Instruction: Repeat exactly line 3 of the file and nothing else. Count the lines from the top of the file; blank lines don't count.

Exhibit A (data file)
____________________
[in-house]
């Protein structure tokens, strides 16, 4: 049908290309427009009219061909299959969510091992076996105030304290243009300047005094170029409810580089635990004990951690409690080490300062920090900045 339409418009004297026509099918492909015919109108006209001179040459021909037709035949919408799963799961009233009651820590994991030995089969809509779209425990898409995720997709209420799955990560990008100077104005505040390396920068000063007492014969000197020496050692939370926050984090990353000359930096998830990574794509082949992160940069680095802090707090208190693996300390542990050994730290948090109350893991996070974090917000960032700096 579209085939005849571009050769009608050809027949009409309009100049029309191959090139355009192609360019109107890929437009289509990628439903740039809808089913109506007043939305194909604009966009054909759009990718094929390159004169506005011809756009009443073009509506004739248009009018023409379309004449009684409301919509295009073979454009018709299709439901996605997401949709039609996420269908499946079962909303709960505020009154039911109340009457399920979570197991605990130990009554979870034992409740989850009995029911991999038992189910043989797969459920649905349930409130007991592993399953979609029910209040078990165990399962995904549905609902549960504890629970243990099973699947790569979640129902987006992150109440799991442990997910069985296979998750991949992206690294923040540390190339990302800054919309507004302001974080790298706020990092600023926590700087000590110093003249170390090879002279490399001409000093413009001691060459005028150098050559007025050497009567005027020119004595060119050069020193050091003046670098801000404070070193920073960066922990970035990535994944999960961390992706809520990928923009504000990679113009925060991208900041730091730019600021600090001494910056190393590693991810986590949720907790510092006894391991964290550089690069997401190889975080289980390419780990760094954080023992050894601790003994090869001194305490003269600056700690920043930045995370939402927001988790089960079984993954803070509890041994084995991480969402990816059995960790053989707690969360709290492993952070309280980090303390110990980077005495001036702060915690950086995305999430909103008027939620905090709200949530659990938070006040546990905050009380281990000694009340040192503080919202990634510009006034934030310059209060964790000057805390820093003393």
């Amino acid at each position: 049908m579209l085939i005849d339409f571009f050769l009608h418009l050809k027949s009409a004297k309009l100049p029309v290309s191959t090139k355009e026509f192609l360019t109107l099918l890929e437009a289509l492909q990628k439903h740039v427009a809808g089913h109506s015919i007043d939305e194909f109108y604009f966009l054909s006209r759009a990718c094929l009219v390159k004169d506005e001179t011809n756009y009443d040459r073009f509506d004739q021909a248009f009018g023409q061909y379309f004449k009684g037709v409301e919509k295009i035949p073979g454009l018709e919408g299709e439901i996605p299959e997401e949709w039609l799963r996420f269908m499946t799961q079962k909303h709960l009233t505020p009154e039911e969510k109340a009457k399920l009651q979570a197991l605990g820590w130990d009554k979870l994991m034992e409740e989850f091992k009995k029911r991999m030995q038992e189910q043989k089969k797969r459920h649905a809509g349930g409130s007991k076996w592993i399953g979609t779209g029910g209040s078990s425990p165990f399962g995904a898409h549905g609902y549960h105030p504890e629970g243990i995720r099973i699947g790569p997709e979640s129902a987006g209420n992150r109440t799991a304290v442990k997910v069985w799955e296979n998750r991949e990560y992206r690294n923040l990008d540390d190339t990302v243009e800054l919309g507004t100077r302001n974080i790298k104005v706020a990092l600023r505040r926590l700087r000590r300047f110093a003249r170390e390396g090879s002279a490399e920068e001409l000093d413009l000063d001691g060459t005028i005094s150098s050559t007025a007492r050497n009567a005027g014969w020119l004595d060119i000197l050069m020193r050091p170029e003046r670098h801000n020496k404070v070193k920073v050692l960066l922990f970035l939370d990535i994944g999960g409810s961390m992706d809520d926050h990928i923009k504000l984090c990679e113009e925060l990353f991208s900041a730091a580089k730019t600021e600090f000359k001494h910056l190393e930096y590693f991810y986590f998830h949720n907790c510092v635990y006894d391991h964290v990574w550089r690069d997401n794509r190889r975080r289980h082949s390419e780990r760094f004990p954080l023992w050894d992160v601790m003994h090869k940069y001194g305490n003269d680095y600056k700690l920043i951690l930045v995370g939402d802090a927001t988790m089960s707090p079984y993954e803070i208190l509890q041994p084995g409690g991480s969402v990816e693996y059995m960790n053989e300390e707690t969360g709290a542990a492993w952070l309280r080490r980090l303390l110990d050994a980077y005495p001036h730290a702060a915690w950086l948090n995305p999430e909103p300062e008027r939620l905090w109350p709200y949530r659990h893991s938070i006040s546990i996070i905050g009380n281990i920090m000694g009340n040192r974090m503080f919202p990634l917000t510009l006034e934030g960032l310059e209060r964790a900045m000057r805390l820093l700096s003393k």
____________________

């Amino acid at each position: 049908m579209l085939i005849d339409f571009f050769l009608h418009l050809k027949s009409a004297k309009l100049p029309v290309s191959t090139k355009e026509f192609l360019t109107l099918l890929e437009a289509l492909q990628k439903h740039v427009a809808g089913h109506s015919i007043d939305e194909f109108y604009f966009l054909s006209r759009a990718c094929l009219v390159k004169d506005e001179t011809n756009y009443d040459r073009f509506d004739q021909a248009f009018g023409q061909y379309f004449k009684g037709v409301e919509k295009i035949p073979g454009l018709e919408g299709e439901i996605p299959e997401e949709w039609l799963r996420f269908m499946t799961q079962k909303h709960l009233t505020p009154e039911e969510k109340a009457k399920l009651q979570a197991l605990g820590w130990d009554k979870l994991m034992e409740e989850f091992k009995k029911r991999m030995q038992e189910q043989k089969k797969r459920h649905a809509g349930g409130s007991k076996w592993i399953g979609t779209g029910g209040s078990s425990p165990f399962g995904a898409h549905g609902y549960h105030p504890e629970g243990i995720r099973i699947g790569p997709e979640s129902a987006g209420n992150r109440t799991a304290v442990k997910v069985w799955e296979n998750r991949e990560y992206r690294n923040l990008d540390d190339t990302v243009e800054l919309g507004t100077r302001n974080i790298k104005v706020a990092l600023r505040r926590l700087r000590r300047f110093a003249r170390e390396g090879s002279a490399e920068e001409l000093d413009l000063d001691g060459t005028i005094s150098s050559t007025a007492r050497n009567a005027g014969w020119l004595d060119i000197l050069m020193r050091p170029e003046r670098h801000n020496k404070v070193k920073v050692l960066l922990f970035l939370d990535i994944g999960g409810s961390m992706d809520d926050h990928i923009k504000l984090c990679e113009e925060l990353f991208s900041a730091a580089k730019t600021e600090f000359k001494h910056l190393e930096y590693f991810y986590f998830h949720n907790c510092v635990y006894d391991h964290v990574w550089r690069d997401n794509r190889r975080r289980h082949s390419e780990r760094f004990p954080l023992w050894d992160v601790m003994h090869k940069y001194g305490n003269d680095y600056k700690l920043i951690l930045v995370g939402d802090a927001t988790m089960s707090p079984y993954e803070i208190l509890q041994p084995g409690g991480s969402v990816e693996y059995m960790n053989e300390e707690t969360g709290a542990a492993w952070l309280r080490r980090l303390l110990d050994a980077y005495p001036h730290a702060a915690w950086l948090n995305p999430e909103p300062e008027r939620l905090w109350p709200y949530r659990h893991s938070i006040s546990i996070i905050g009380n281990i920090m000694g009340n040192r974090m503080f919202p990634l917000t510009l006034e934030g960032l310059e209060r964790a900045m000057r805390l820093l700096s003393k």